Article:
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Black History Month Poems

There are great poets through time and African American Month is a great time to explore the contributions they have had in the world of poetry. Here is a great sampling of the poems that will not only get you thinking but open up great conversations with your children.

Questions for Discussion

  1. What do you think they are talking about?

  2. What do you think they were feeling when they wrote the poem?

  3. Can you relate to this poem?


A Hymn To The Evening

By Philis Wheatly


Soon as the sun forsook the eastern main

The pealing thunder shook the heav'nly plain;

Majestic grandeur! From the zephyr's wing,

Exhales the incense of the blooming spring.

Soft purl the streams, the birds renew their notes,

And through the air their mingled music floats.

Through all the heav'ns what beauteous dies are spread!

But the west glories in the deepest red:

So may our breasts with ev'ry virtue glow,

The living temples of our God below!

Fill'd with the praise of him who gives the light,

And draws the sable curtains of the night,

Let placid slumbers sooth each weary mind,

At morn to wake more heav'nly, more refin'd;

So shall the labours of the day begin

More pure, more guarded from the snares of sin.

Night's leaden sceptre seals my drowsy eyes,

Then cease, my song, till fair Aurora rise.



Mother To Son

By Langston Hughes


Well, son, I’ll tell you:

Life for me ain’t been no crystal stair.

It’s had tacks in it,

And splinters,

And boards torn up,

And places with no carpet on the floor—

Bare.

But all the time

I’se been a-climbin’ on,

And reachin’ landin’s,

And turnin’ corners,

And sometimes goin’ in the dark

Where there ain’t been no light.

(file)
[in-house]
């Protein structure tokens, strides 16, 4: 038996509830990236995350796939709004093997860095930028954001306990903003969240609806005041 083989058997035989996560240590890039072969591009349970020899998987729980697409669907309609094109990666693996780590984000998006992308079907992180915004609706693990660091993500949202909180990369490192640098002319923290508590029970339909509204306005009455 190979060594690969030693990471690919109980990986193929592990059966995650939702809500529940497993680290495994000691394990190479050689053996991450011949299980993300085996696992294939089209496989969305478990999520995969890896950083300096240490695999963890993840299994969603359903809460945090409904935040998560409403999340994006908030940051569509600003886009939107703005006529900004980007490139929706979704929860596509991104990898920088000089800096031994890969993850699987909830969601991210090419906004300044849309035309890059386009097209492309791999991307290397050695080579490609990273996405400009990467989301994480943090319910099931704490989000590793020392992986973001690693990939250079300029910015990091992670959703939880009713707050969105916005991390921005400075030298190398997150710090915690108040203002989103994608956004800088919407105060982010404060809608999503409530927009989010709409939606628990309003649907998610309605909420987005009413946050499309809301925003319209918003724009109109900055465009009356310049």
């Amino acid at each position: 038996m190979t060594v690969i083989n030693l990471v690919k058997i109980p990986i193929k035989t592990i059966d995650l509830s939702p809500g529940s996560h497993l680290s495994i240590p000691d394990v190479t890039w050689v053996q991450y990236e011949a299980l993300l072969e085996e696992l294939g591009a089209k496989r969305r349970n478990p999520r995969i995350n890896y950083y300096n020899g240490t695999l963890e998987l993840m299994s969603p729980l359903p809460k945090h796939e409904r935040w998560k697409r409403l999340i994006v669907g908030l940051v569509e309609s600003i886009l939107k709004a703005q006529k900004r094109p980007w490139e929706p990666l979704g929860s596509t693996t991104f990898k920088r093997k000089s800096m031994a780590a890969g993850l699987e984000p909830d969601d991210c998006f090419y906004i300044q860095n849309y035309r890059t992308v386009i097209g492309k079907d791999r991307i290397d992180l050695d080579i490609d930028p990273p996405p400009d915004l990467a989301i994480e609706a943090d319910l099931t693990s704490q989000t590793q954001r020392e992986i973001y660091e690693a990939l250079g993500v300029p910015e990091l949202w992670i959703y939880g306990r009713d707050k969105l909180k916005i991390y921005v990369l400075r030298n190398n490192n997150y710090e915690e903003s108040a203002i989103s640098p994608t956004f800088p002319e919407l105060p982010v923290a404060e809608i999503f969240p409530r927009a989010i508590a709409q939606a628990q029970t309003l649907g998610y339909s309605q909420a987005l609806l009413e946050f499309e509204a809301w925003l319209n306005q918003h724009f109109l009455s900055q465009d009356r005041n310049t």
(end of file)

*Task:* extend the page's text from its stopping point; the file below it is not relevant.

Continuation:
So boy, don’t you turn back.

Don’t you set down on the steps

’Cause you finds it’s kinder hard.

Don’t you fall now—

For I’se still goin’, honey,

I’se still climbin’,

And life for me ain’t been no crystal stair.



Life Doesn't Frighten Me At All

By Maya Angelou


Shadows on the wall

Noises down the hall

Life doesn't frighten me at all


Bad dogs barking loud

Big ghosts in a cloud

Life doesn't frighten me at all


Mean old Mother Goose

Lions on the loose

They don't frighten me at all


Dragons breathing flame

On my counterpane

That doesn't frighten me at all.


I go boo

Make them shoo

I make fun

Way they run

I won't cry

So they fly


I just smile

They go wild

Life doesn't frighten me at all.


Tough guys fight

All alone at night

Life doesn't frighten me at all.


Panthers in the park

Strangers in the dark

No, they don't frighten me at all.


That new classroom where

Boys all pull my hair

(Kissy little girls

With their hair in curls)

They don't frighten me at all.


Don't show me frogs and snakes

And listen for my scream,

If I'm afraid at all

It's only in my dreams.


I've got a magic charm

That I keep up my sleeve

I can walk the ocean floor

And never have to breathe.


Life doesn't frighten me at all

Not at all

Not at all


Life doesn't frighten me at all.


Frederick Douglas

By Robert Hayden


When it is finally ours, this freedom, this liberty, this beautiful

and terrible thing, needful to man as air,

usable as earth; when it belongs at last to all,

when it is truly instinct, brain matter, diastole, systole,

reflex action; when it is finally won; when it is more

than the gaudy mumbo jumbo of politicians:

this man, this Douglass, this former slave, this Negro

beaten to his knees, exiled, visioning a world

where none is lonely, none hunted, alien,

this man, superb in love and logic, this man

shall be remembered. Oh, not with statues' rhetoric,

not with legends and poems and wreaths of bronze alone,

but with the lives grown out of his life, the lives

fleshing his dream of the beautiful, needful thing.



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